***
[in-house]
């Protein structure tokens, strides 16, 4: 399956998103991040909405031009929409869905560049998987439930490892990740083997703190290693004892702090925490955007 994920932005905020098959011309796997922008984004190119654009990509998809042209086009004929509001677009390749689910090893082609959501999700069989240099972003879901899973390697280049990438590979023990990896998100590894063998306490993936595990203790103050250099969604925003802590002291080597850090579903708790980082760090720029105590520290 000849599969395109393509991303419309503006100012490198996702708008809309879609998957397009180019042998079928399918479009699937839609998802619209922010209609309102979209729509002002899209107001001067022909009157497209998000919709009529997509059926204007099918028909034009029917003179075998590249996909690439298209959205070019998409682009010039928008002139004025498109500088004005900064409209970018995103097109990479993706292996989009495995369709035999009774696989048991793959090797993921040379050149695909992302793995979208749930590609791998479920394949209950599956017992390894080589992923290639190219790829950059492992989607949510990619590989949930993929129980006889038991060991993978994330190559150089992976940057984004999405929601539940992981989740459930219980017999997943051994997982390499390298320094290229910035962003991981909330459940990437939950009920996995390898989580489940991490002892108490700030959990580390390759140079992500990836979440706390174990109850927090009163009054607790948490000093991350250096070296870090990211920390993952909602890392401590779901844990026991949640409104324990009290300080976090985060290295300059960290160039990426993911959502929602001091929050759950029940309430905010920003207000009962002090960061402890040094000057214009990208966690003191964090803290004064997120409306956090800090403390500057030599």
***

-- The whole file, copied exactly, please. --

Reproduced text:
[in-house]
């Protein structure tokens, strides 16, 4: 399956998103991040909405031009929409869905560049998987439930490892990740083997703190290693004892702090925490955007 994920932005905020098959011309796997922008984004190119654009990509998809042209086009004929509001677009390749689910090893082609959501999700069989240099972003879901899973390697280049990438590979023990990896998100590894063998306490993936595990203790103050250099969604925003802590002291080597850090579903708790980082760090720029105590520290 000849599969395109393509991303419309503006100012490198996702708008809309879609998957397009180019042998079928399918479009699937839609998802619209922010209609309102979209729509002002899209107001001067022909009157497209998000919709009529997509059926204007099918028909034009029917003179075998590249996909690439298209959205070019998409682009010039928008002139004025498109500088004005900064409209970018995103097109990479993706292996989009495995369709035999009774696989048991793959090797993921040379050149695909992302793995979208749930590609791998479920394949209950599956017992390894080589992923290639190219790829950059492992989607949510990619590989949930993929129980006889038991060991993978994330190559150089992976940057984004999405929601539940992981989740459930219980017999997943051994997982390499390298320094290229910035962003991981909330459940990437939950009920996995390898989580489940991490002892108490700030959990580390390759140079992500990836979440706390174990109850927090009163009054607790948490000093991350250096070296870090990211920390993952909602890392401590779901844990026991949640409104324990009290300080976090985060290295300059960290160039990426993911959502929602001091929050759950029940309430905010920003207000009962002090960061402890040094000057214009990208966690003191964090803290004064997120409306956090800090403390500057030599």